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Prisoners React To Interracial Housing At Sierra Conservation Center

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Jamestown, Ca — The Sierra Conservation Center will be one of the first two prisons in the state to implement a new interracial housing policy.

In 2005 the U.S. Supreme Court ruled that it is unlawful to use race as the primary determining factor in where an inmate is housed in a state prison. SCC and the Mule Creek State Prison in Ione have been selected by California to be the first two institutions to pioneer the new procedures.

Having inmates of the same ethnicity housed in the same quarters has been done by officials in the past in an effort to eliminate violence and riots within the institution walls.

?In the prisons, for the most part, there is a lot more racism,? says Captain Kenny Calhoun with SCC. ?The inmates do segregate themselves by race, so there is some concern among some of the inmates that there could be more fights.?

Xavier Francis Cervin is currently serving time at SCC for DUI charges, and says that he has heard mixed responses from inmates about the new rule. ?It doesn´t really affect me in any way,? says Cervin. They can put an African-American with me, a Native American, a Southerner, or a Caucasian, it doesn´t make any difference. I´m still going to do my time.?

Cervin describes himself as a ?Northern Hispanic? and adds that it will take time for some to get used to living in the same quarters with those who are not of the same ethnicity. ?It is going to create some friction and a lot of problems,? adds Cervin. ?I´m not walking around with plugs in my ears, I hear things. But, we´re not the ones that are making the decisions, so we have to go with the flow.?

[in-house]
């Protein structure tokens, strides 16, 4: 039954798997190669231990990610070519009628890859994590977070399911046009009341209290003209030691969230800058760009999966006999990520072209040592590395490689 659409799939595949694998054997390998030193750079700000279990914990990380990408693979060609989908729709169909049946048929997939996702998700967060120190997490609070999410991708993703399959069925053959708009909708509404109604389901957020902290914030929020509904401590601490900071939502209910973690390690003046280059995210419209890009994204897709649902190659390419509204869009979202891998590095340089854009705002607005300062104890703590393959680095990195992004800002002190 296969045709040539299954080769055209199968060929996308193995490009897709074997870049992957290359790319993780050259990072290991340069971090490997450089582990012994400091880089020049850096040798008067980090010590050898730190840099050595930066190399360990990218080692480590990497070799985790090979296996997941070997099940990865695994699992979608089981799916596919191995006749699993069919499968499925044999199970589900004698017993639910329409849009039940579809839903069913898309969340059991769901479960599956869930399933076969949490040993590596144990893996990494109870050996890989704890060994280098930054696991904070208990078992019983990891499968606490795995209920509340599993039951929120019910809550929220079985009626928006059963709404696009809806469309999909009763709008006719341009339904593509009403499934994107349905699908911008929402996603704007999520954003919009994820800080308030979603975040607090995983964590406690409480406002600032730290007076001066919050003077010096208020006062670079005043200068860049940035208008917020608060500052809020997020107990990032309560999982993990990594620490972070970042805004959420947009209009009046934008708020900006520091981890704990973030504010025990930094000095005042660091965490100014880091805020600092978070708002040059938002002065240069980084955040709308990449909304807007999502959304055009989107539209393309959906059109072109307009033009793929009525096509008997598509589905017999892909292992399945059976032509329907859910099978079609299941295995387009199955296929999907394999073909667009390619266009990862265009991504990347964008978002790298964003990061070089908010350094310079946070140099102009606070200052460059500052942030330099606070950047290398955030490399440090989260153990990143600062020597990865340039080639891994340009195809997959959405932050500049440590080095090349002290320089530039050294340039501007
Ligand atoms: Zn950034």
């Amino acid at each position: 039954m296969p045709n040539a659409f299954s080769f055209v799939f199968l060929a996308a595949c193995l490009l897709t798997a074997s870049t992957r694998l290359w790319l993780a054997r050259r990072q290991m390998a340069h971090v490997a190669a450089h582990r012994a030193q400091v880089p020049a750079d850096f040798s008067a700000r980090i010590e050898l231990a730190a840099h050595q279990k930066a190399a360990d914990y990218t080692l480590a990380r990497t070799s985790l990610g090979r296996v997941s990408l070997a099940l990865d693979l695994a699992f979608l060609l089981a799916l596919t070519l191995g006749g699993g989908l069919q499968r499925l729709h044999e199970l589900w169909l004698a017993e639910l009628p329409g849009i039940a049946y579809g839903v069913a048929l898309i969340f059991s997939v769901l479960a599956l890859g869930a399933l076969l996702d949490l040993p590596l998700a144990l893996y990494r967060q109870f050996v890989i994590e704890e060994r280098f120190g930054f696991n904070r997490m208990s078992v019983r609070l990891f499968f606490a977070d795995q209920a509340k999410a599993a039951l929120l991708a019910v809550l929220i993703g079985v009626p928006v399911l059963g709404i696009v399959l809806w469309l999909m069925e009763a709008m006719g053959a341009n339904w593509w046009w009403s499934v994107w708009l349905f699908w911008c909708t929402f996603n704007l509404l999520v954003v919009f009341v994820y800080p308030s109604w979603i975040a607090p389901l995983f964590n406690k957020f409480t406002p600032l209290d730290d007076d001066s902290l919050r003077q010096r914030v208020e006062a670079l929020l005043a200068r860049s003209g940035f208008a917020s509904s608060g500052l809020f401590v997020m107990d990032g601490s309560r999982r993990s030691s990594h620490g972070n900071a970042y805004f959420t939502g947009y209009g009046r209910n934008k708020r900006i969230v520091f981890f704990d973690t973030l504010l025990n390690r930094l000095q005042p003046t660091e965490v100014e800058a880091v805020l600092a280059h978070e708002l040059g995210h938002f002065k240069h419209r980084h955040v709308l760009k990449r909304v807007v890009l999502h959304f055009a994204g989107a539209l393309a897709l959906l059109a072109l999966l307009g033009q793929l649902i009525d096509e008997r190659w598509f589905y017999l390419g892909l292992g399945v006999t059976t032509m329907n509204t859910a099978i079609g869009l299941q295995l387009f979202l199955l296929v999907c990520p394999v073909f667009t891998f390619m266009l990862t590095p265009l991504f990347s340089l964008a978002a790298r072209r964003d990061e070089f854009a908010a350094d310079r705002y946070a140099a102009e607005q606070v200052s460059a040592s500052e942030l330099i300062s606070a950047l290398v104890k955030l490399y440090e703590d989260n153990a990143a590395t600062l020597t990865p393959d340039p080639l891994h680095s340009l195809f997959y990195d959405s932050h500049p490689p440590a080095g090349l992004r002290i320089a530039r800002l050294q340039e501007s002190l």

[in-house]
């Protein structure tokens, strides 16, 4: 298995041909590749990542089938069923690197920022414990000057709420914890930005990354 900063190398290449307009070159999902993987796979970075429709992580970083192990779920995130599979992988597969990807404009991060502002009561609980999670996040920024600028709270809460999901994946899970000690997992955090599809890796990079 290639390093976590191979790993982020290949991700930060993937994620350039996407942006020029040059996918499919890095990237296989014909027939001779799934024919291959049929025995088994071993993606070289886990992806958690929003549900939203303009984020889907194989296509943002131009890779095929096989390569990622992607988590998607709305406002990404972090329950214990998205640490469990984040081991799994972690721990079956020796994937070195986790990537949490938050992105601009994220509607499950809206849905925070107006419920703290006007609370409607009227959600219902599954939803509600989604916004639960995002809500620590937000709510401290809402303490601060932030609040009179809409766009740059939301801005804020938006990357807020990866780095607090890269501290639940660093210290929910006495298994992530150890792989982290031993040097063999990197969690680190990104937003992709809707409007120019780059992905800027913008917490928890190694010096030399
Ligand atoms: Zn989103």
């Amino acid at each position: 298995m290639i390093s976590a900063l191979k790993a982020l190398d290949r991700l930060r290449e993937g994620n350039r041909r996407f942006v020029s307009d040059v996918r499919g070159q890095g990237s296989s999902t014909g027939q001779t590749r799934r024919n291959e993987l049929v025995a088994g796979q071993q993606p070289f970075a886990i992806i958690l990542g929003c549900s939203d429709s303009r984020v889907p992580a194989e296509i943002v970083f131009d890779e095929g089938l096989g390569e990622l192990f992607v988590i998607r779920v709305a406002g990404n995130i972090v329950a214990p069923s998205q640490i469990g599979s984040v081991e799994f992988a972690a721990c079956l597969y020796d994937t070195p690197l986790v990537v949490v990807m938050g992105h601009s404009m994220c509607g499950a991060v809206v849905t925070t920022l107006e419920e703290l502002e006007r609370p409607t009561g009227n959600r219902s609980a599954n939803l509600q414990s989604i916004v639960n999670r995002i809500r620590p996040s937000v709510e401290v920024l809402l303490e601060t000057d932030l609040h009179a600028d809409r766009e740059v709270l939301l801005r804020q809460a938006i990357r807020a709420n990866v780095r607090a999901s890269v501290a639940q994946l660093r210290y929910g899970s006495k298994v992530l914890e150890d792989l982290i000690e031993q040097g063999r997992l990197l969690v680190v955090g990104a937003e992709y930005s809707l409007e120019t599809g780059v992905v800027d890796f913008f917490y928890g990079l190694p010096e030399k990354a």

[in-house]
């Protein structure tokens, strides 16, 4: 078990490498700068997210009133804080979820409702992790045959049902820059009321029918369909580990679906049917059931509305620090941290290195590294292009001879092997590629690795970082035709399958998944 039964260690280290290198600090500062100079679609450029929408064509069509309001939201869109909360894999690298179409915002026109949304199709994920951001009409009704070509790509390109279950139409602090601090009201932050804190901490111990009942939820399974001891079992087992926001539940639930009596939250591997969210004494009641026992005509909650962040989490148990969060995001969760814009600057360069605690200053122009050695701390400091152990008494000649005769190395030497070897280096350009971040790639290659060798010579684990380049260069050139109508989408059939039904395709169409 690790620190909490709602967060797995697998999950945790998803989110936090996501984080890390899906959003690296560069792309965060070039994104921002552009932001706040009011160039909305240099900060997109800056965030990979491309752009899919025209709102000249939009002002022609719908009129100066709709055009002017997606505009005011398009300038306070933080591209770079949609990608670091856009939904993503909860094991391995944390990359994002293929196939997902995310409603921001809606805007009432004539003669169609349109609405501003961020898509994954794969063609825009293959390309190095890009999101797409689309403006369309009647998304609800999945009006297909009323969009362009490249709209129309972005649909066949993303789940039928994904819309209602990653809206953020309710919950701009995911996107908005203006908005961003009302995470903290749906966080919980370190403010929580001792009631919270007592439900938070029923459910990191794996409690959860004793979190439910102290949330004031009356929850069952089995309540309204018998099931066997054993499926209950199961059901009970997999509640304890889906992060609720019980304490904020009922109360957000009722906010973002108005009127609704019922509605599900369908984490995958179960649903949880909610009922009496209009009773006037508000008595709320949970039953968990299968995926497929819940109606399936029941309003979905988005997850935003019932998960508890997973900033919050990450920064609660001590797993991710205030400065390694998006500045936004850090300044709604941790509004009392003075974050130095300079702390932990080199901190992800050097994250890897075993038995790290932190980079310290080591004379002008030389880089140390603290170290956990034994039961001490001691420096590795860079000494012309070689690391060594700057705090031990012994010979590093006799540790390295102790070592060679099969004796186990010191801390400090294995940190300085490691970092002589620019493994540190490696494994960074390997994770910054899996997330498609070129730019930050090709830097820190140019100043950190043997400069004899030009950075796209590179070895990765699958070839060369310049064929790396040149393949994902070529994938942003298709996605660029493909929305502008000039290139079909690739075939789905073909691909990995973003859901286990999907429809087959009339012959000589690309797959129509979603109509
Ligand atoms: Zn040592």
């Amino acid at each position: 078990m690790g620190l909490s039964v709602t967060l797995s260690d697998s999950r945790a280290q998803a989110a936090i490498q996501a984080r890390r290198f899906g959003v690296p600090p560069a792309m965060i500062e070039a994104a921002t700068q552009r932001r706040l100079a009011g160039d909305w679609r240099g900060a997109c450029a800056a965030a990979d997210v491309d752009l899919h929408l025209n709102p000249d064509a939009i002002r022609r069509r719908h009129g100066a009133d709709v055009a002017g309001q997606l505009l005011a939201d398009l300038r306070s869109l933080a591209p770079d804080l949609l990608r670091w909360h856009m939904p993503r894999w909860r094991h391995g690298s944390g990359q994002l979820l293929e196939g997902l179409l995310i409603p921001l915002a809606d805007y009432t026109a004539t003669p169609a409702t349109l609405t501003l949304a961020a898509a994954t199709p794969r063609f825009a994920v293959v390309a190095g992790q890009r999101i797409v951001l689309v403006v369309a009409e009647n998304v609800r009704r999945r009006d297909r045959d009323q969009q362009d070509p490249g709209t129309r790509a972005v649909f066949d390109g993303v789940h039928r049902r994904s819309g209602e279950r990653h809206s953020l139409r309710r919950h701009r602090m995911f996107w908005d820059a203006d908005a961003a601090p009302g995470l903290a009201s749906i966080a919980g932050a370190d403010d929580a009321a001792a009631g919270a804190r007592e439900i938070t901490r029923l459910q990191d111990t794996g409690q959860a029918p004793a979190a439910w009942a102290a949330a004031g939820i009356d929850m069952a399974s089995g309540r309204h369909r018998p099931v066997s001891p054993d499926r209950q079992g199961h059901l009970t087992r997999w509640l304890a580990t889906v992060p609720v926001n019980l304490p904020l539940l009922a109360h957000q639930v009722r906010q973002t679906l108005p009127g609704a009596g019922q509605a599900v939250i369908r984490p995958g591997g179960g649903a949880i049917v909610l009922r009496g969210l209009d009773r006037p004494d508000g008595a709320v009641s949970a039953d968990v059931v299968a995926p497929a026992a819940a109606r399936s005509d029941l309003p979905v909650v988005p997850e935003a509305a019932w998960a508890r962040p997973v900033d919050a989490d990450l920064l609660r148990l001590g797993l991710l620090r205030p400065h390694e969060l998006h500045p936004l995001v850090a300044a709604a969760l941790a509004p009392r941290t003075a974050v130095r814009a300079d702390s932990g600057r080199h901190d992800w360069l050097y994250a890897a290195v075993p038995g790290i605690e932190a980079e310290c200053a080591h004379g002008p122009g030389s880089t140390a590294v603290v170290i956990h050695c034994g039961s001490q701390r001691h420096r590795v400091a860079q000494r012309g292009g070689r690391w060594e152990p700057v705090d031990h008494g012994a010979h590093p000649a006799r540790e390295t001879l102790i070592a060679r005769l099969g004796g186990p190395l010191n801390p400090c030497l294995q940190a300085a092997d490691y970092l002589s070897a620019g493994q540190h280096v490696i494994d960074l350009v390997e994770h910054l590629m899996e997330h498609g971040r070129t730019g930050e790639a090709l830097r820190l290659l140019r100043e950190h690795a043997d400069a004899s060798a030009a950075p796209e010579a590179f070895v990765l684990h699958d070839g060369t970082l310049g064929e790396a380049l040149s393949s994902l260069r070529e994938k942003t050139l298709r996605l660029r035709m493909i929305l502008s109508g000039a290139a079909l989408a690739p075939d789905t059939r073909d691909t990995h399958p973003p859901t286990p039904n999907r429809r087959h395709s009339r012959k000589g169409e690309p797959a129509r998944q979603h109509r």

James Armand is an African American inmate and is pleased to see the changes go into effect. ?It should have been done,? says Armand. ?A man is a man. I don´t see why anyone should be segregated. Segregation passed a long time ago.?

Jeff Kress, a Caucasian, has been in the prison system for 13 years and is currently serving his fifth term. He has many more concerns about the new policy. ?There are prison politics that go way back,? says Kress. ?The politics that dictate that we live together are for our safety. If some ethnic group jumps one guy, then the rest of us are going to have to retaliate so that we get our respect and let them know that we aren´t going to be pushed around.?

Captain Calhoun says that the changes will not occur overnight, and that there will be a transition period.

We´re not going to do mass moves,? adds Calhoun. ?The inmates that are already housed will stay in their cells and just be moved through attrition. As their cell or bed becomes empty, someone else will move in there.?

When asked about the long term implications, inmate Kress was more positive about the transition. ?Over time, I think it might work,? he says. ?But it is going to be a long time, and through a lot of struggles. I think the institution is going to go through a lot of growing pains to get where it wants to go.?

Written by BJ Hansen


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